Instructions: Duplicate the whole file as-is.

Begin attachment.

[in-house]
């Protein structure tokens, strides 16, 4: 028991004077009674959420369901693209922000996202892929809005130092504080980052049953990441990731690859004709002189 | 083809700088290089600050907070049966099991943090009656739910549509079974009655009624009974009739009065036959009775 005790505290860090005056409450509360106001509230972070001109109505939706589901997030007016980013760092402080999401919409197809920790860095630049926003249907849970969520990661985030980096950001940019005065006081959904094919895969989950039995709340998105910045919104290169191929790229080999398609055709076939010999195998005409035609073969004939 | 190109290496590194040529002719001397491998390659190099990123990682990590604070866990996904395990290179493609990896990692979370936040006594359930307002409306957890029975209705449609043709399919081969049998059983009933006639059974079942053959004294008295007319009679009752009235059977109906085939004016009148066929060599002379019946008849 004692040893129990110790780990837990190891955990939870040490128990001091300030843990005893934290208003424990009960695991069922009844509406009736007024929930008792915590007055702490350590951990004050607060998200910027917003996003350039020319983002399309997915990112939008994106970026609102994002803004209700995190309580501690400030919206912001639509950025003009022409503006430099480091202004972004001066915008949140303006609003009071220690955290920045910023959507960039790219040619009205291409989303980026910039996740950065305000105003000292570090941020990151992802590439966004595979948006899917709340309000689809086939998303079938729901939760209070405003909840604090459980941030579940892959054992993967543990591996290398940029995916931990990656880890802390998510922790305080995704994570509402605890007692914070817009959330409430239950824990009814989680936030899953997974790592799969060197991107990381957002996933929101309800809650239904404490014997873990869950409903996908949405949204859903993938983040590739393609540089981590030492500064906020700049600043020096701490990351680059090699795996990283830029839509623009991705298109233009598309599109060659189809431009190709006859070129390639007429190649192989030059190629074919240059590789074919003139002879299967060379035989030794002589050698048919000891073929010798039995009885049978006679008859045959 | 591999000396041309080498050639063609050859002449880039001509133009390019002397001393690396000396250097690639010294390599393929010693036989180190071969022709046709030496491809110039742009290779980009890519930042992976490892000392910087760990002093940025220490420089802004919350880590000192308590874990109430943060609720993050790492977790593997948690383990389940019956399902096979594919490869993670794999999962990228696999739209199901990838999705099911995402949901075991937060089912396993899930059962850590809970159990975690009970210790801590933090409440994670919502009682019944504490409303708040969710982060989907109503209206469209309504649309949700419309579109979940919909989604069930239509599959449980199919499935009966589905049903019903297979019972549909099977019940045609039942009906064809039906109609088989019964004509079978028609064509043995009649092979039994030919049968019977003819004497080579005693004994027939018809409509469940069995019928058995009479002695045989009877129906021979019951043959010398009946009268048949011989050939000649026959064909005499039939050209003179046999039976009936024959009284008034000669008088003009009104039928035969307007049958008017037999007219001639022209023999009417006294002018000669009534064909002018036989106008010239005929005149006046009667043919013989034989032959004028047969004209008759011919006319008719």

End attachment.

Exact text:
[in-house]
């Protein structure tokens, strides 16, 4: 028991004077009674959420369901693209922000996202892929809005130092504080980052049953990441990731690859004709002189 | 083809700088290089600050907070049966099991943090009656739910549509079974009655009624009974009739009065036959009775 005790505290860090005056409450509360106001509230972070001109109505939706589901997030007016980013760092402080999401919409197809920790860095630049926003249907849970969520990661985030980096950001940019005065006081959904094919895969989950039995709340998105910045919104290169191929790229080999398609055709076939010999195998005409035609073969004939 | 190109290496590194040529002719001397491998390659190099990123990682990590604070866990996904395990290179493609990896990692979370936040006594359930307002409306957890029975209705449609043709399919081969049998059983009933006639059974079942053959004294008295007319009679009752009235059977109906085939004016009148066929060599002379019946008849 004692040893129990110790780990837990190891955990939870040490128990001091300030843990005893934290208003424990009960695991069922009844509406009736007024929930008792915590007055702490350590951990004050607060998200910027917003996003350039020319983002399309997915990112939008994106970026609102994002803004209700995190309580501690400030919206912001639509950025003009022409503006430099480091202004972004001066915008949140303006609003009071220690955290920045910023959507960039790219040619009205291409989303980026910039996740950065305000105003000292570090941020990151992802590439966004595979948006899917709340309000689809086939998303079938729901939760209070405003909840604090459980941030579940892959054992993967543990591996290398940029995916931990990656880890802390998510922790305080995704994570509402605890007692914070817009959330409430239950824990009814989680936030899953997974790592799969060197991107990381957002996933929101309800809650239904404490014997873990869950409903996908949405949204859903993938983040590739393609540089981590030492500064906020700049600043020096701490990351680059090699795996990283830029839509623009991705298109233009598309599109060659189809431009190709006859070129390639007429190649192989030059190629074919240059590789074919003139002879299967060379035989030794002589050698048919000891073929010798039995009885049978006679008859045959 | 591999000396041309080498050639063609050859002449880039001509133009390019002397001393690396000396250097690639010294390599393929010693036989180190071969022709046709030496491809110039742009290779980009890519930042992976490892000392910087760990002093940025220490420089802004919350880590000192308590874990109430943060609720993050790492977790593997948690383990389940019956399902096979594919490869993670794999999962990228696999739209199901990838999705099911995402949901075991937060089912396993899930059962850590809970159990975690009970210790801590933090409440994670919502009682019944504490409303708040969710982060989907109503209206469209309504649309949700419309579109979940919909989604069930239509599959449980199919499935009966589905049903019903297979019972549909099977019940045609039942009906064809039906109609088989019964004509079978028609064509043995009649092979039994030919049968019977003819004497080579005693004994027939018809409509469940069995019928058995009479002695045989009877129906021979019951043959010398009946009268048949011989050939000649026959064909005499039939050209003179046999039976009936024959009284008034000669008088003009009104039928035969307007049958008017037999007219001639022209023999009417006294002018000669009534064909002018036989106008010239005929005149006046009667043919013989034989032959004028047969004209008759011919006319008719």